Tessa Peters is an independent curator and part-time senior lecturer in the School of Media, Arts & Design, University of Westminster. In her review of DreamWork, a recent exhibition by figurative sculptor Christie Brown held at the Freud Museum in London, she considers the relationship of the artworks to Freud’s collection of antiquities and in the light of his use of archaeology as a metaphor for psychoanalysis, as well as his investigation of ‘The Uncanny’. DreamWork also needs to be regarded in the context of the larger, ongoing AHRC funded research project Ceramics in the Expanded Field. For further information please see the project website http://www.ceramics-in-the-expanded-field.com/
The adjoining study and library on the ground floor of the Freud Museum in Hampstead contain Sigmund Freud’s psychoanalytic couch, part of his original library of books and his extensive collection of Egyptian, Greek, Roman and Chinese antiquities, which fills every available surface. The collection is comprised of nearly two thousand artefacts, including statuettes, amulets, scarabs, seals, jars and flasks, fragments of wall reliefs and paintings, all of which were once housed in his study and consulting-room at Berggasse 19, Vienna, before the Anschluss of 1938 forced the Freud family to leave for London. When the antiquities were packed, great care was taken to record the position of each piece, so that when they came to set up home in Maresfield Gardens the collection could be arranged to plan.1 Following her father’s death in September 1939, Anna Freud preserved the contents of his study and library intact, while continuing to live in the other rooms of the house until her death, more than four decades later, in 1982. These ground floor rooms are thus experienced as a time capsule and their contents held to be an authentic representation of the various scientific and cultural concerns - as well as the clear archaeological interests - of the ‘father of psychoanalysis’.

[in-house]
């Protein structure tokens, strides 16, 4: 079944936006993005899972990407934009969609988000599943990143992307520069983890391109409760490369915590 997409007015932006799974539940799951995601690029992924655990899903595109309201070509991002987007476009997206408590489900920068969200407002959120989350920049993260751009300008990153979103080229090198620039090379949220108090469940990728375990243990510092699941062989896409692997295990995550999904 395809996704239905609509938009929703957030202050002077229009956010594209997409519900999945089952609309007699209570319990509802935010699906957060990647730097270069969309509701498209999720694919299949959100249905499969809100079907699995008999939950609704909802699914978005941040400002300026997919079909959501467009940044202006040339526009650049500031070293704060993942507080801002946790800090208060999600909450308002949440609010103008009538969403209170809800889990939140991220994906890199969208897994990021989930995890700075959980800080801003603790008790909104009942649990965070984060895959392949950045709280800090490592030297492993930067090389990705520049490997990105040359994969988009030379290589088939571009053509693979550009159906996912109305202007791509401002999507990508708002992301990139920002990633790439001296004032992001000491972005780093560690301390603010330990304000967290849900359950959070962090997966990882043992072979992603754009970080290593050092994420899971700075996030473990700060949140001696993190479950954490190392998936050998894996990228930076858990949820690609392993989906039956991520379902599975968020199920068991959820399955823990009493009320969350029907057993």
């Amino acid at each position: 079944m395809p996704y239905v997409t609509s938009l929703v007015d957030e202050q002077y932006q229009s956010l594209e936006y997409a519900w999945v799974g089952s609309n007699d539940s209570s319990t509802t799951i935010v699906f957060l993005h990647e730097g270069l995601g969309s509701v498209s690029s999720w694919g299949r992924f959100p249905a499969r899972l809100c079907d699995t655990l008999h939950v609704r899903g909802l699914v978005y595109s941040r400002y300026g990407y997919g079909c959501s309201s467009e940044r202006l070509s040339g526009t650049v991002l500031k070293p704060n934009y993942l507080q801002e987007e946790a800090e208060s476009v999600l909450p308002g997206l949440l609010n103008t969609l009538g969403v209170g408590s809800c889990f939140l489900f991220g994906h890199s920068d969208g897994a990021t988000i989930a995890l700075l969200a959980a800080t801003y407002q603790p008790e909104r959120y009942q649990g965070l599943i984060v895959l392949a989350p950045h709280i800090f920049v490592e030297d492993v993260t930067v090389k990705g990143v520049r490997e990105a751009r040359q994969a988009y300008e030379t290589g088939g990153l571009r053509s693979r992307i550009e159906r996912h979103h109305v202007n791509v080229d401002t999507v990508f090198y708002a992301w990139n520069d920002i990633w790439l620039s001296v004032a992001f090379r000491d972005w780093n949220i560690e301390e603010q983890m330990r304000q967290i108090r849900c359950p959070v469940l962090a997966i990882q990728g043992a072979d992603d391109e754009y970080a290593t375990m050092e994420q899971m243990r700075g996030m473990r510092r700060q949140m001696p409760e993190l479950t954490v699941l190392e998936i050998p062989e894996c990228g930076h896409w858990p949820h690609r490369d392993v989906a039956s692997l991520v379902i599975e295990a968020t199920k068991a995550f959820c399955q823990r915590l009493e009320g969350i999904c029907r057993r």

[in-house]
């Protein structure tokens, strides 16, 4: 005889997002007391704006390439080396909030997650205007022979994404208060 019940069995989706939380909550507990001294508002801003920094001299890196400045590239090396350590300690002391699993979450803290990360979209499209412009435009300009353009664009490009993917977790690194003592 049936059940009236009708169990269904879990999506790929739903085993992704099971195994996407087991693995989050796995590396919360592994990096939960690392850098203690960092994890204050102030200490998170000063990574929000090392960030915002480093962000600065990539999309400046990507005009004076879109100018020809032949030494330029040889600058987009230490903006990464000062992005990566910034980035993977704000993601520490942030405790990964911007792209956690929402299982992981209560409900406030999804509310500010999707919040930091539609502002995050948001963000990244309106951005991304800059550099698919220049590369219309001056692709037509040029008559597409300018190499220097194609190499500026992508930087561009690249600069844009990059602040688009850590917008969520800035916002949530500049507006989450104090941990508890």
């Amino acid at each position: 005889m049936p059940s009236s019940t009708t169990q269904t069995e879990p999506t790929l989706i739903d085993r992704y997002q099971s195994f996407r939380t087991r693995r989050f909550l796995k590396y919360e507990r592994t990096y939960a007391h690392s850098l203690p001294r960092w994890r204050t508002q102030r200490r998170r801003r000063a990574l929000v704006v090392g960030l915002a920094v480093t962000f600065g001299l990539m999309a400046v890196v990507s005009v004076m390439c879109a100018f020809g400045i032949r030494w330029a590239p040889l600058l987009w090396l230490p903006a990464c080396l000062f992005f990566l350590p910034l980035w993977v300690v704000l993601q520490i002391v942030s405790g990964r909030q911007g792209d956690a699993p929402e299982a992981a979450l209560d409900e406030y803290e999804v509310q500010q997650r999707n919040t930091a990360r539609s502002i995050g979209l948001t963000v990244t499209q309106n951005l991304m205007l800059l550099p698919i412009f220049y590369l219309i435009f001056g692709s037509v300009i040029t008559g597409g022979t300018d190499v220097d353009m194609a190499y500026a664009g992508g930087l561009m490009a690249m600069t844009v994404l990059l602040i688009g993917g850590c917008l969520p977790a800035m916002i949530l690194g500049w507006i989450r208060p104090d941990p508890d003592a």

It is the archaic artefacts contained in Freud’s dimly lit study and library - in this museum-within-a-museum - that provide the conceptual starting point for Christie Brown’s DreamWork exhibition. In the accompanying artist’s statement she points to Freud’s use of ‘the archaeological metaphor as a way of understanding the psychoanalytic process and making it more accessible to the general public’. In speaking about her response to his collection of antiquities she notes that: ‘Since human beings project a range of emotions onto objects, these objects have a life of their own.’
Most visitors to the house during DreamWork will have started their tour of the exhibition in these ground floor rooms, picking out the ten Egyptian faience figures of a toy bear whose jewel-like turquoise colour emerged from the gloom to punctuate the serried ranks of Freud’s collection. Brown’s Peter Teddy Shabti were originally made when she was artist in residence at the Petrie Museum of Egyptian Archaeology, UCL in 2006, it being just one of the different kinds of votive objects she made in response to an Age Concern poll. In the poll three thousand people were asked what kinds of objects they would like to be buried with and the top ten answers had ranged from an Egyptian artefact to a mobile telephone, as well as a can of lager, food, money, mementos of a pet and a teddy bear.2
Lying on the Oriental carpet covering of the famous analytic couch was Brown’s Eros (2012), a work reminiscent of an unclothed Victorian doll with head and limbs in unglazed porcelain and a body of black satin. The title of the work and its location might call to mind the myth of Eros and Psyche that relates their difficult and eventful struggle for love. For Brown this ‘object’ (a key word in psychoanalysis) is also representative of the child’s search for the doll’s soul and subsequent disappointment at its lack of response. This figure, the hand-list emphasised, was ‘in need of coherent inner structure’. Due to its shrine-like focus within the room, the couch is frequently employed as part of the mise-en-scène of exhibited artworks. One memorable example was Sophie Calle’s Wedding Dress as analysand that accompanied one of the autobiographical stories that made up her installation, Appointment, at the Museum in 19993 and, last year, curator Philip Larratt-Smith suspended Janus Fleuri, the 1968 bronze sculpture by Louise Bourgeois, often interpreted as a fusion of male and female genitals, above Freud’s couch as if part of a patient’s free association.4